Speaking from the kitchen of his California home this morning, NVIDIA CEO and Co-Founder Jensen Huang introduced the impressive NVIDIA A100. This is the first GPU based on the company’s Ampere GPU architecture, which, with more than 54 billion transistors, is the world’s largest 7-nanometer processor.
“The powerful trends of cloud computing and AI are driving a tectonic shift in data centre designs so that what was once a sea of CPU-only servers is now GPU-accelerated computing,” said Huang. “For the first time, scale-up and scale-out workloads can be accelerated on one platform. NVIDIA A100 will simultaneously boost throughput and drive down the cost of data centres.”
NVIDIA says the A100 represents the largest leap in performance across the company’s eight GPU generations — a boost of up to 20x over its predecessors — and that it will unify AI training and inference. The A100 is also built for data analytics, scientific computing and cloud graphics.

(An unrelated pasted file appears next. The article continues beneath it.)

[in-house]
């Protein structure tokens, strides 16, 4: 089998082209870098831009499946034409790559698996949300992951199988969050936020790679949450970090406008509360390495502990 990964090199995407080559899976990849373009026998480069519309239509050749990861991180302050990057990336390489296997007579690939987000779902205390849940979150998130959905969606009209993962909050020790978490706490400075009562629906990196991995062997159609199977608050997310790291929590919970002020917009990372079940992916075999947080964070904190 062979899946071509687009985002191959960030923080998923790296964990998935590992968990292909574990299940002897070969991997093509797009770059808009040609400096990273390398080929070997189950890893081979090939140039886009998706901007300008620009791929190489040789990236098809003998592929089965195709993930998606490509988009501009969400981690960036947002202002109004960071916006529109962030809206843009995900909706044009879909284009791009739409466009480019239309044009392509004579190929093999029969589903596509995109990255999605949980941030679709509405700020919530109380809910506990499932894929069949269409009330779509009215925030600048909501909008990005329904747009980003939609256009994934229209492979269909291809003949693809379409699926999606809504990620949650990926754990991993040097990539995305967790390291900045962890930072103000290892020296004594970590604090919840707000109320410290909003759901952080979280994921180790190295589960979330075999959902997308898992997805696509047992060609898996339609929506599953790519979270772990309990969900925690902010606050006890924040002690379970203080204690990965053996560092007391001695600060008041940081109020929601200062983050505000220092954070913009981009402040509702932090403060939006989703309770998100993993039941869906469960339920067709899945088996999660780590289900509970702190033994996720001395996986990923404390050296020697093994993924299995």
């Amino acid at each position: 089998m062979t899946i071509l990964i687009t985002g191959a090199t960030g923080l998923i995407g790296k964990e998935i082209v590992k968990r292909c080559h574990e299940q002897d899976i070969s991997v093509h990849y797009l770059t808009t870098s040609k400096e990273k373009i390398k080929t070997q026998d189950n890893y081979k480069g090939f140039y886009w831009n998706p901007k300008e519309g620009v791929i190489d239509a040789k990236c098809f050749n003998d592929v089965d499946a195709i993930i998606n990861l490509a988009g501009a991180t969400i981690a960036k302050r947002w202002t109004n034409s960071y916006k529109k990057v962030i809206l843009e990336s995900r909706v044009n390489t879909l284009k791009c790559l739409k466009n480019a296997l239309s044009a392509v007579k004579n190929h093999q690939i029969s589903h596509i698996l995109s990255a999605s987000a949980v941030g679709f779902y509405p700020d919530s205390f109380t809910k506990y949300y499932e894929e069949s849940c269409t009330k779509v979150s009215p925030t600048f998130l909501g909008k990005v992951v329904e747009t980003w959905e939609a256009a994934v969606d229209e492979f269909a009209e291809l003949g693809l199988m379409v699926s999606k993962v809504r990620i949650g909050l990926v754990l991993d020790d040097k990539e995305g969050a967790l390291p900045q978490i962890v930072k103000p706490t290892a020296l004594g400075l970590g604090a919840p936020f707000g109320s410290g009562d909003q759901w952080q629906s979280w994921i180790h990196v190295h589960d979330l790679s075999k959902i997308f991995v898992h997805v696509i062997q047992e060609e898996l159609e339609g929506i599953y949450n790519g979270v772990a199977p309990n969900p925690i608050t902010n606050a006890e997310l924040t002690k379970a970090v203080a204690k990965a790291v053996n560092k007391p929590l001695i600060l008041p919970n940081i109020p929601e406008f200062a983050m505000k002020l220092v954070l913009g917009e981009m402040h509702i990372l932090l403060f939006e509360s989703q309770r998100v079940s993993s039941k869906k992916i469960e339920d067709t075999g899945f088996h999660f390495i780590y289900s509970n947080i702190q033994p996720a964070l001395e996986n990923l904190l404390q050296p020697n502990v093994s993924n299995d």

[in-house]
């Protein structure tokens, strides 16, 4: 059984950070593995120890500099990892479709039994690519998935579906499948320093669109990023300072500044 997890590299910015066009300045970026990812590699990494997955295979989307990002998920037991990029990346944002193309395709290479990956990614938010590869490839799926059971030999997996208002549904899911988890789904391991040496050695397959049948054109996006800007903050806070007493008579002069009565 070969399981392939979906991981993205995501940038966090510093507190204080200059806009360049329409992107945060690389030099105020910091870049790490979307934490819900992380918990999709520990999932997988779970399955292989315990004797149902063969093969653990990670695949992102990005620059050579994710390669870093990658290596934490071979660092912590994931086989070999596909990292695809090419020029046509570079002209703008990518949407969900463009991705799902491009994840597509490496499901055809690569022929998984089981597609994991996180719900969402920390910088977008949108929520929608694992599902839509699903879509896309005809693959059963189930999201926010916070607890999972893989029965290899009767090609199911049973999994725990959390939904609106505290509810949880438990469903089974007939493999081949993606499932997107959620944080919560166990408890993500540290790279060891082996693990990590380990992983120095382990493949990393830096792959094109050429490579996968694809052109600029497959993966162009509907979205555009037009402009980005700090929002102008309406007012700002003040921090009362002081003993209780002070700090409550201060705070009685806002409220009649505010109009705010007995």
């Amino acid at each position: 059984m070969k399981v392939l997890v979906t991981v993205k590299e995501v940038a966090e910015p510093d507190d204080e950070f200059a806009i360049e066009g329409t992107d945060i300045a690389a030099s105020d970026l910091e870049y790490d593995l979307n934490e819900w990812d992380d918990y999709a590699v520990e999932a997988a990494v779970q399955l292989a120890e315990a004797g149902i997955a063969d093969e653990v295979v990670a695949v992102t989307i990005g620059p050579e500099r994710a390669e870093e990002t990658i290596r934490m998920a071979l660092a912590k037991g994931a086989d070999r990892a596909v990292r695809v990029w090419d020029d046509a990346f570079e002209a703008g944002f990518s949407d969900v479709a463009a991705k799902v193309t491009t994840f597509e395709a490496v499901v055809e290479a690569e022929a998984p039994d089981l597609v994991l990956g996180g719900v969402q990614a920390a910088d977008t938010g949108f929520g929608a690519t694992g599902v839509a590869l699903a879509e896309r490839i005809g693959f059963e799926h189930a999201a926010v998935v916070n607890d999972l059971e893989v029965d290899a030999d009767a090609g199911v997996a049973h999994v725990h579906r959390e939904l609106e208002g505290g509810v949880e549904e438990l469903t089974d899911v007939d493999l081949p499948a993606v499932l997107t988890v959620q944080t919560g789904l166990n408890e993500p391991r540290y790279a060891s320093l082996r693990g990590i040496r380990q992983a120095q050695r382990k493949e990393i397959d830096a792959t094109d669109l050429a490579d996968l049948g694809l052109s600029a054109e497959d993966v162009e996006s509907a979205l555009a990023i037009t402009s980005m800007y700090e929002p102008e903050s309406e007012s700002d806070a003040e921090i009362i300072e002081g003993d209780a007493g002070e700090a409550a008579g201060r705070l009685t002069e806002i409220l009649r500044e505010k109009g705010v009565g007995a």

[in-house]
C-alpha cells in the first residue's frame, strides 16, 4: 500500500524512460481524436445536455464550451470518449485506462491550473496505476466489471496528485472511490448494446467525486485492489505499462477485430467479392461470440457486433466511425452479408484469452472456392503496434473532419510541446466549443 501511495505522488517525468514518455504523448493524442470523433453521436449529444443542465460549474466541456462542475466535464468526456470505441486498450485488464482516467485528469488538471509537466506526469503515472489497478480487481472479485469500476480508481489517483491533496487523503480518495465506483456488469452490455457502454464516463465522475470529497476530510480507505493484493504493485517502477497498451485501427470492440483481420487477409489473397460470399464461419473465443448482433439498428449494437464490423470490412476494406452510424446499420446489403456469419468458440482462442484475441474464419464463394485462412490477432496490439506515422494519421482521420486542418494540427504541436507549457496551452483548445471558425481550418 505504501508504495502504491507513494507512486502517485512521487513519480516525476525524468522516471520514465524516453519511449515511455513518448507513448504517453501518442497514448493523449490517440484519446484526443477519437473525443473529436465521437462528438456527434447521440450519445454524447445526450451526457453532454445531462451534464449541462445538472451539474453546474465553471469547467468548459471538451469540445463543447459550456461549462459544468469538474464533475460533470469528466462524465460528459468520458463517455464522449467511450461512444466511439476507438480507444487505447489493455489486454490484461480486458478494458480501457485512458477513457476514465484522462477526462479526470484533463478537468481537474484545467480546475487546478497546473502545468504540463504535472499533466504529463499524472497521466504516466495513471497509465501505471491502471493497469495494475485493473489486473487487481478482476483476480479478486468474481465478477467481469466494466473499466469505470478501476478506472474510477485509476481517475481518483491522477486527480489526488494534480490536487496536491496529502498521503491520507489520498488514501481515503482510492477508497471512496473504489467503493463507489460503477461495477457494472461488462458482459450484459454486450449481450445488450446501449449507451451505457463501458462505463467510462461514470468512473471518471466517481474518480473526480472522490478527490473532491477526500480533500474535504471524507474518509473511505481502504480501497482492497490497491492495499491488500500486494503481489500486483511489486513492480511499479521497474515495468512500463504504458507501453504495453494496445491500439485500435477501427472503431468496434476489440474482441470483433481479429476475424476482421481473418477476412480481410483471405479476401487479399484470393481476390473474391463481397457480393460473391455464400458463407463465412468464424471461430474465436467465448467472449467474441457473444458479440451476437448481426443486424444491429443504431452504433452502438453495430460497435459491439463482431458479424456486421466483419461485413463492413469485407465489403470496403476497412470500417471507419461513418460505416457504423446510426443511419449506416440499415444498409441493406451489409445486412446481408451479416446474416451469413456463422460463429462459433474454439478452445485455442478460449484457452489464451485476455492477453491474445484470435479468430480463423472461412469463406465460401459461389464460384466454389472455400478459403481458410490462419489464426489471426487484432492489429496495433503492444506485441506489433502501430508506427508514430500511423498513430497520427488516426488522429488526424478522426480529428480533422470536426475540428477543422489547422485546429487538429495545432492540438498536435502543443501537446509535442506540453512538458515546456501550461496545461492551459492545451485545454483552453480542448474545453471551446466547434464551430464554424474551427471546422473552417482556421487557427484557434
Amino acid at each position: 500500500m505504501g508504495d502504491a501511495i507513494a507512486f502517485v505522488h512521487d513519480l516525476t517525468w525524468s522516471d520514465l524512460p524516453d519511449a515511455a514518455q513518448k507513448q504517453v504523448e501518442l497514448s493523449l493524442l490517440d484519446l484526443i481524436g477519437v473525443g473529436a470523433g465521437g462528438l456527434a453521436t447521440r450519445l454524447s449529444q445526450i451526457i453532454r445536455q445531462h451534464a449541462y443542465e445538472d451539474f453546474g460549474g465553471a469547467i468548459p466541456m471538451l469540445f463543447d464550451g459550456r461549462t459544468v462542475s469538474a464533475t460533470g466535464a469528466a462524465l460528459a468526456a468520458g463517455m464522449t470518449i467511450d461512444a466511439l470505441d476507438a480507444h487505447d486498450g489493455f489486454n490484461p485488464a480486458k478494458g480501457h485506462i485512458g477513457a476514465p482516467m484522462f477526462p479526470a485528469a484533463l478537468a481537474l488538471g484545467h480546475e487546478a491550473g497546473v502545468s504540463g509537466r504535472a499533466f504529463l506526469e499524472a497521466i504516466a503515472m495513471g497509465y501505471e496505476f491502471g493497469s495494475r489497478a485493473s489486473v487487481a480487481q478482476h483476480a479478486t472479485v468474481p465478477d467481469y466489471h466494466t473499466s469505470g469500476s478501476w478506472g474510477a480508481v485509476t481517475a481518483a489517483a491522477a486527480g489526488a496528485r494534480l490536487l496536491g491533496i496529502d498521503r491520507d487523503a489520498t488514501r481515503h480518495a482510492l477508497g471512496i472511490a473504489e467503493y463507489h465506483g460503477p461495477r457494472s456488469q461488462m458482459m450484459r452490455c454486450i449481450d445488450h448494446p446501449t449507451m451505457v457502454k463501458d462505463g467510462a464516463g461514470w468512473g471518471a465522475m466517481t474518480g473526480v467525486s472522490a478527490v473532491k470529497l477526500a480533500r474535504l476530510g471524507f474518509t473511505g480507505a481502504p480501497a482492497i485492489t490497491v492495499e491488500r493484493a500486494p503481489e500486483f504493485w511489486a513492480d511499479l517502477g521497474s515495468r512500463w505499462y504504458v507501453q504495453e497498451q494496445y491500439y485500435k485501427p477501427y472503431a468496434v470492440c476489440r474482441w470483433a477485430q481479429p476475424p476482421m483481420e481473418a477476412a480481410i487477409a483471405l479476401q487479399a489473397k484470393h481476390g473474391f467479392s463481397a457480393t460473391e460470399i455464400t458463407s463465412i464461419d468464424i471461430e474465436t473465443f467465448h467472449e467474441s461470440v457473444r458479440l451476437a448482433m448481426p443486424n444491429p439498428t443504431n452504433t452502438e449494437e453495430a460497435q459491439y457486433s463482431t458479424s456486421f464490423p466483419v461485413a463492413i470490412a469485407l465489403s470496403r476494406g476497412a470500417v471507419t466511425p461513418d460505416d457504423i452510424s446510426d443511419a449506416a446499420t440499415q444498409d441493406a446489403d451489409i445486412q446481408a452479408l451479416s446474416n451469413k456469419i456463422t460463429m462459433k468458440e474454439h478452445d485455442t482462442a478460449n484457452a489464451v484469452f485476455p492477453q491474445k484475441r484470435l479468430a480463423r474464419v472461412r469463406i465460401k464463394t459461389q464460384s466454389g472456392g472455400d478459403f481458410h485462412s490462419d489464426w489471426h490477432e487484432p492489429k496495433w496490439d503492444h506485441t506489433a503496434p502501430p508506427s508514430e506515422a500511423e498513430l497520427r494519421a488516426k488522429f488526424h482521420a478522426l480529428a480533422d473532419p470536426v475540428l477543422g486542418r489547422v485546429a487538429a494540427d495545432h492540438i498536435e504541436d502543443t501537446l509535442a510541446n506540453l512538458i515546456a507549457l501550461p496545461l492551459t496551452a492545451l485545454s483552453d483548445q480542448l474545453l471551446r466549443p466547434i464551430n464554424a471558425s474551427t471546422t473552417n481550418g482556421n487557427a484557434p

Huang never ceases to surprise with his amusing teases. Just two days before today’s keynote, a sneak peek video “What’s Jensen been cooking?” appeared on YouTube. Back in his kitchen, Huang says “I’ve got something to show you, it’s been cooking for a while…” He opens his oven and (with a bit of effort) removes a freshly baked motherboard, proudly proclaiming “it’s the world’s largest graphics card!”
A new technical feature called Multi-instance GPU will enable a single A100 to be partitioned into as many as seven separate GPUS depending on needs. The feature provides users the flexibility to optimize to scale of use and maximize investment return.
The US chip giant also announced the NVIDIA DGX A100 system, which combines eight A100 GPUs with the NVIDIA NVlink. To aid in the fight against COVID-19, NVIDIA said it has shipped one DGX A100 to the US Department of Energy’s Argonne National Laboratory, a multidisciplinary science and engineering research centre in Illinois.
On the commercial side, NVIDIA announced that companies such as Alibaba Cloud, AWS, Baidu Cloud, Google Cloud, Microsoft Azure, Oracle, and Tencent Cloud are planning to roll out A100-based services.
Journalist: Fangyu Cai | Editor: Michael Sarazen
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